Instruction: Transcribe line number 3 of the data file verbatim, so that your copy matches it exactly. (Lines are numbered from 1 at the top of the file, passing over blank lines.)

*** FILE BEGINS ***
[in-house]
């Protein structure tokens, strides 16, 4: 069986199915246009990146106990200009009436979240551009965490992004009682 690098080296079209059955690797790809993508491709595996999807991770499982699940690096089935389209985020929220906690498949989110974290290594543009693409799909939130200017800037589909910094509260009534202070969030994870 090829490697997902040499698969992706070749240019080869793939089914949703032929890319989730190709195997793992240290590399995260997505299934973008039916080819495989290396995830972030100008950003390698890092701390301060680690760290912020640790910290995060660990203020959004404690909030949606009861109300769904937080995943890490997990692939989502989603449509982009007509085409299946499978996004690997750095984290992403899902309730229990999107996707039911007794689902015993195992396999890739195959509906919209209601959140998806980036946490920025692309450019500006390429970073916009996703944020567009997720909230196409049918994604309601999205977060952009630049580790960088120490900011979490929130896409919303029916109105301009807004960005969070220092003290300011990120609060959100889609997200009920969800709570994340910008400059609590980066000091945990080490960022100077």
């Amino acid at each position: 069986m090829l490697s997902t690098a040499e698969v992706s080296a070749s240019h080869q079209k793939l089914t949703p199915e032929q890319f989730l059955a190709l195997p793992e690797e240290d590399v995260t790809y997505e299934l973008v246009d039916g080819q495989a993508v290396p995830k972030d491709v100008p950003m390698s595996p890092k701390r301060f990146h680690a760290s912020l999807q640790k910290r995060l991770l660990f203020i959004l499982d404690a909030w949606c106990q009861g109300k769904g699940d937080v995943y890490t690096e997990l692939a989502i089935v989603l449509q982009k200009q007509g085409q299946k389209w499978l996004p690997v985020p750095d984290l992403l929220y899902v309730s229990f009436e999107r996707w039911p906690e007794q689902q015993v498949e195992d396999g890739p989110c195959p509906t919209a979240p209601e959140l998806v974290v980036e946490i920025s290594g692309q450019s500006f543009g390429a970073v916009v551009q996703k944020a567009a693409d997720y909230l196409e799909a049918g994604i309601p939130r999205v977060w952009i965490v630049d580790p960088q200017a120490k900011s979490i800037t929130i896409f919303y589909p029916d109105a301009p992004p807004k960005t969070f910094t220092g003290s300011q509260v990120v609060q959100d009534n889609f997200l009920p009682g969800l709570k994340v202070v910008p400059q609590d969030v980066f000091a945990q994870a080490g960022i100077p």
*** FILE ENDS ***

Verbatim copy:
């Amino acid at each position: 069986m090829l490697s997902t690098a040499e698969v992706s080296a070749s240019h080869q079209k793939l089914t949703p199915e032929q890319f989730l059955a190709l195997p793992e690797e240290d590399v995260t790809y997505e299934l973008v246009d039916g080819q495989a993508v290396p995830k972030d491709v100008p950003m390698s595996p890092k701390r301060f990146h680690a760290s912020l999807q640790k910290r995060l991770l660990f203020i959004l499982d404690a909030w949606c106990q009861g109300k769904g699940d937080v995943y890490t690096e997990l692939a989502i089935v989603l449509q982009k200009q007509g085409q299946k389209w499978l996004p690997v985020p750095d984290l992403l929220y899902v309730s229990f009436e999107r996707w039911p906690e007794q689902q015993v498949e195992d396999g890739p989110c195959p509906t919209a979240p209601e959140l998806v974290v980036e946490i920025s290594g692309q450019s500006f543009g390429a970073v916009v551009q996703k944020a567009a693409d997720y909230l196409e799909a049918g994604i309601p939130r999205v977060w952009i965490v630049d580790p960088q200017a120490k900011s979490i800037t929130i896409f919303y589909p029916d109105a301009p992004p807004k960005t969070f910094t220092g003290s300011q509260v990120v609060q959100d009534n889609f997200l009920p009682g969800l709570k994340v202070v910008p400059q609590d969030v980066f000091a945990q994870a080490g960022i100077p």